(To be continued.) that loss was death to all the felicities of life in the very day of his ON JUVENILE DELINQUENCY. transgression. Yet these were not
(To the Editors.) the only consequences of his sin: GENTLEMEN ---As juvenile delina sentence of legal death was pro- quency has, of late
years, increased nounced upon him and all his de- to an alarming magnitude, notscendants. To this sentence of withstanding all the efforts of the legal death, I consider the words of wise, the great, and the good ; althe curse in their primary sense to though our government has maapply. A law was promulged; nifested a general readiness to listhe penalty annexed to the breach ten to the well-meant suggestions of that law was death. - In the of all denominations of Christians day that thou eatest thereof, thou to check vice in its infancy and shalt surely die." The Mosaic growth; and although numberless account of the fall of man goes on institutions have been formed, havto relate, that " in the evening of ing for their objects personal prothe day,” of that same day in which tection and the security of public the act was perpetrated, God de property, yet iniquity abounds: scended into the garden, summon- public executions continue, our ed the delinquents to his tribunal, prisons are filled, our property is exacted from them a confession of insecure, and our lives are contitheir crime, demanded their plea nually in danger. We cannot in bar of judgment, and having walk the streets of Lordon with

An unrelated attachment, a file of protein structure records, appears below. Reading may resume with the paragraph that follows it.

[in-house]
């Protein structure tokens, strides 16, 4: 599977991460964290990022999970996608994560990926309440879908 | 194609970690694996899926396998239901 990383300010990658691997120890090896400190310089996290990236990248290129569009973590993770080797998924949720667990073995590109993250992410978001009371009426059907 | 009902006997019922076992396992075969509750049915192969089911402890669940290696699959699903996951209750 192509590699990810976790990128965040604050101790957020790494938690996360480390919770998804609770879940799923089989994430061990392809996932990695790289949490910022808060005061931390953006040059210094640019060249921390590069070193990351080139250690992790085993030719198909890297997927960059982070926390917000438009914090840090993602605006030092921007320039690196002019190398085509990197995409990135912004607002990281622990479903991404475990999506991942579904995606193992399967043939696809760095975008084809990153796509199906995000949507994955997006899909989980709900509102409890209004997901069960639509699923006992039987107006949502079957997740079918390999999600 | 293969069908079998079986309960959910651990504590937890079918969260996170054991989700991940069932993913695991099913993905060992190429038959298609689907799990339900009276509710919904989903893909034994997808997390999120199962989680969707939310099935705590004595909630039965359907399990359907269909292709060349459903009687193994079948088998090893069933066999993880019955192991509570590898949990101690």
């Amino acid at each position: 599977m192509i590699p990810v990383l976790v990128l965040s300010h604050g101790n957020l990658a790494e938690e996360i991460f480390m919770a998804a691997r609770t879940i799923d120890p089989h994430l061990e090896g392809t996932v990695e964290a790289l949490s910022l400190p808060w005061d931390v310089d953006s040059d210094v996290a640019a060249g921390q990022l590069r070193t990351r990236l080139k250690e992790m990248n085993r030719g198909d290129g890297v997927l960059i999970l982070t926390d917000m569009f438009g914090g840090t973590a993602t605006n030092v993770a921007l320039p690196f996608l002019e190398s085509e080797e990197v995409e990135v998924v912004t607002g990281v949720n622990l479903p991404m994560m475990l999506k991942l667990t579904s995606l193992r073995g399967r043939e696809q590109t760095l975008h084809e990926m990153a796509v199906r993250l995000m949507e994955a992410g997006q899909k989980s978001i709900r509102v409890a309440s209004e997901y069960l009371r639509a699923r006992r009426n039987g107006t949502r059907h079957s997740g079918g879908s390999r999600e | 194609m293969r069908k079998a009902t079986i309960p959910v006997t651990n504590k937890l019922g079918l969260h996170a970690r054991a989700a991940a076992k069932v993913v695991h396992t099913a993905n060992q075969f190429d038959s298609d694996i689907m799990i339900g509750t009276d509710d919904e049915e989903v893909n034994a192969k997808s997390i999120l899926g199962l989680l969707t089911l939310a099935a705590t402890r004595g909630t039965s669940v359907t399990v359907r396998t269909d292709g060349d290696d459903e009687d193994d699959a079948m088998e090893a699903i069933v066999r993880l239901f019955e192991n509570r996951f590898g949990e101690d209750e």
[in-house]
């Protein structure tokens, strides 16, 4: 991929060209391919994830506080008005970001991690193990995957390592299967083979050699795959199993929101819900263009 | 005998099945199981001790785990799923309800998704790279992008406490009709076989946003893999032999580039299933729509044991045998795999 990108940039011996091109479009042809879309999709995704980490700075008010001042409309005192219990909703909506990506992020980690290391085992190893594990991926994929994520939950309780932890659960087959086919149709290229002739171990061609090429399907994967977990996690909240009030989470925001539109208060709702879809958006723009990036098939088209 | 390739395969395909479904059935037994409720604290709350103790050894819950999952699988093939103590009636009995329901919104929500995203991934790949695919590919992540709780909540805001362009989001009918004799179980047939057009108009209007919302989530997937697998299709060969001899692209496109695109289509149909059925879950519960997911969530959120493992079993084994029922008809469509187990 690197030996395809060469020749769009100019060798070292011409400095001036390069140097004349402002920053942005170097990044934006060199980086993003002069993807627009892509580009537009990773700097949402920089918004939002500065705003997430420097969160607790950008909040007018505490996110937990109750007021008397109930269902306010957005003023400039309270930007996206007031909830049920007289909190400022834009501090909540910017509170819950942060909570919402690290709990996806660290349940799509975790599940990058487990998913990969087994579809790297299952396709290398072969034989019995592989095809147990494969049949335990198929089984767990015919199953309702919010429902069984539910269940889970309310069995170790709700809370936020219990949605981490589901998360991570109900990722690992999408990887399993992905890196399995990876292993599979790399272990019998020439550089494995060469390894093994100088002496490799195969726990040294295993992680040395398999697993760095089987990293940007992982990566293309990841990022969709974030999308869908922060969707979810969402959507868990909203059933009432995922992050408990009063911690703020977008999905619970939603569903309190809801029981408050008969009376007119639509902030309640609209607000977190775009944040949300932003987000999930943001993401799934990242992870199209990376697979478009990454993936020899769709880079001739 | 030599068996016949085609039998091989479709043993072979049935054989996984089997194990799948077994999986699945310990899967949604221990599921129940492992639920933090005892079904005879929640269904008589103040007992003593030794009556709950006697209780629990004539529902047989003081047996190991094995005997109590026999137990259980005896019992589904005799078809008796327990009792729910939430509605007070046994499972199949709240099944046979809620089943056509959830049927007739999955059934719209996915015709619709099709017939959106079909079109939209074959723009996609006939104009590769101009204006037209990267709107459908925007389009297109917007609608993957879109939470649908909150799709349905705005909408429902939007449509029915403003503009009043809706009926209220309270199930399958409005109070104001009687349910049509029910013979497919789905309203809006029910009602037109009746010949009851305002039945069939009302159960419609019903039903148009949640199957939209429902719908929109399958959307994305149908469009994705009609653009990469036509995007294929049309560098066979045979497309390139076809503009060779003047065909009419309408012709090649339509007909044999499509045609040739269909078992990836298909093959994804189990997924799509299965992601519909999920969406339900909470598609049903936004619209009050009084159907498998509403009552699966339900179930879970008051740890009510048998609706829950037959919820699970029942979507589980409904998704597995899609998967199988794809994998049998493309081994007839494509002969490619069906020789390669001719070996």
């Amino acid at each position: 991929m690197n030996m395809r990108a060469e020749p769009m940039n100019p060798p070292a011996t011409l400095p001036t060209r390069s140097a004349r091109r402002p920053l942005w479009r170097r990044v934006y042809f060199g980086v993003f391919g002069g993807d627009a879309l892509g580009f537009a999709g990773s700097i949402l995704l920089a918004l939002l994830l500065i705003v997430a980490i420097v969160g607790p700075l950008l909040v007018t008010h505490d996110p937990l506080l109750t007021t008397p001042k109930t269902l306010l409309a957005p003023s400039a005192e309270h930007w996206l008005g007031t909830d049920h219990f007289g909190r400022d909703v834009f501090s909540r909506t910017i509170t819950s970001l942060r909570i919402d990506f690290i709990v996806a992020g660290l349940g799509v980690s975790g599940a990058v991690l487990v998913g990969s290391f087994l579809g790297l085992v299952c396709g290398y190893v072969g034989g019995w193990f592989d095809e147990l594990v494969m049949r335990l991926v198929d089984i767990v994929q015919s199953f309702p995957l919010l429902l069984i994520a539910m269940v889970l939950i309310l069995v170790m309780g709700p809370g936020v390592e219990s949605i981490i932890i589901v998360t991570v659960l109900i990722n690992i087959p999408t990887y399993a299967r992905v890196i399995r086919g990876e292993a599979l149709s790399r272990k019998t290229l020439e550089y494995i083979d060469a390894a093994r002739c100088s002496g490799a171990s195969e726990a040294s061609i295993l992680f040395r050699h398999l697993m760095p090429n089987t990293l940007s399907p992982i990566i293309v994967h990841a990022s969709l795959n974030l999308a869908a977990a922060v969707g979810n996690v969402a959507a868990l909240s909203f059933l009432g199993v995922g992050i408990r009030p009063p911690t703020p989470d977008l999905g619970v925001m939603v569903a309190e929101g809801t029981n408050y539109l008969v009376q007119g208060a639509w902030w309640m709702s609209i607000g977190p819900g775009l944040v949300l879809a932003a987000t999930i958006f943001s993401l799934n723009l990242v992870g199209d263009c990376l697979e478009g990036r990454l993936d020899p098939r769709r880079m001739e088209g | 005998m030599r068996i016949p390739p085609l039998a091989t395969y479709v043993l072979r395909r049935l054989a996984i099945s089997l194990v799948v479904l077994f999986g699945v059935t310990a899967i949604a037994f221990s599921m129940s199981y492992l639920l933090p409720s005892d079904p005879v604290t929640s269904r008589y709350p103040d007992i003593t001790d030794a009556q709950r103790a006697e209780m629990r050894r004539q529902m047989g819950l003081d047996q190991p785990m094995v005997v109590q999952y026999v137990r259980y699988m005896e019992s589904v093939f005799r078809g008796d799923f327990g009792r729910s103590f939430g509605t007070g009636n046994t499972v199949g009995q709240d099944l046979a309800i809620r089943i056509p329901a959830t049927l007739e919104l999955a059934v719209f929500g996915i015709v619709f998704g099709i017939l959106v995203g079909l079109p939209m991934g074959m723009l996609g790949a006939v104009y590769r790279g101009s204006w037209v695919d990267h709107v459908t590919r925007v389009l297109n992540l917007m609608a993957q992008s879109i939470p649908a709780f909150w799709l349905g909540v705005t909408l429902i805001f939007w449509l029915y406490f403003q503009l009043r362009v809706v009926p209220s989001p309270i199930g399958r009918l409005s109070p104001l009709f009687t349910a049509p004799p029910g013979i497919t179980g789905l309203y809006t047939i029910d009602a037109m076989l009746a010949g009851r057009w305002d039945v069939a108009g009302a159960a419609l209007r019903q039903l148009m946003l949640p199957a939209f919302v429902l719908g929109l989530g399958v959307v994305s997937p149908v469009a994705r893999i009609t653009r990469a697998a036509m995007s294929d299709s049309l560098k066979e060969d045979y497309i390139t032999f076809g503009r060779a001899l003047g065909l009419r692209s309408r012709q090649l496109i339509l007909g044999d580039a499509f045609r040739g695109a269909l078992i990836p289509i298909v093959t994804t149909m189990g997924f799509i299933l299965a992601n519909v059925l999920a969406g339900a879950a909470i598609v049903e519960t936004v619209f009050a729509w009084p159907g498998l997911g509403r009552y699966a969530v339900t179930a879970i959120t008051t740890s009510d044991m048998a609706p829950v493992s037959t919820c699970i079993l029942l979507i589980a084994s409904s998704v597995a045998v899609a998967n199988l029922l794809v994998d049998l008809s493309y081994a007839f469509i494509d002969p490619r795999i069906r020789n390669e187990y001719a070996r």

our wives and daughters, but we If this be admitted, then allow me are put to the blush by what is carnestly to recommend all denoexhibited to our eyes and ears. minations to take the baneful tena